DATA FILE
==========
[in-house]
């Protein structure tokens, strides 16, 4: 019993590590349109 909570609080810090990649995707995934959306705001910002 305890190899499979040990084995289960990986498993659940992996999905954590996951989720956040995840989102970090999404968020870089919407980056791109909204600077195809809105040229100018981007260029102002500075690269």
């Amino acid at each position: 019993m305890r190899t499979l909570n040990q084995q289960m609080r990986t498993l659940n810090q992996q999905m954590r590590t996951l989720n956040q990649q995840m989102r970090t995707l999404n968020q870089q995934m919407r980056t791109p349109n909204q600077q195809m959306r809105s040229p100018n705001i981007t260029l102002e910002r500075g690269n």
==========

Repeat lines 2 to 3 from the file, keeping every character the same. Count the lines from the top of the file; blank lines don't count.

């Protein structure tokens, strides 16, 4: 019993590590349109 909570609080810090990649995707995934959306705001910002 305890190899499979040990084995289960990986498993659940992996999905954590996951989720956040995840989102970090999404968020870089919407980056791109909204600077195809809105040229100018981007260029102002500075690269």
């Amino acid at each position: 019993m305890r190899t499979l909570n040990q084995q289960m609080r990986t498993l659940n810090q992996q999905m954590r590590t996951l989720n956040q990649q995840m989102r970090t995707l999404n968020q870089q995934m919407r980056t791109p349109n909204q600077q195809m959306r809105s040229p100018n705001i981007t260029l102002e910002r500075g690269n």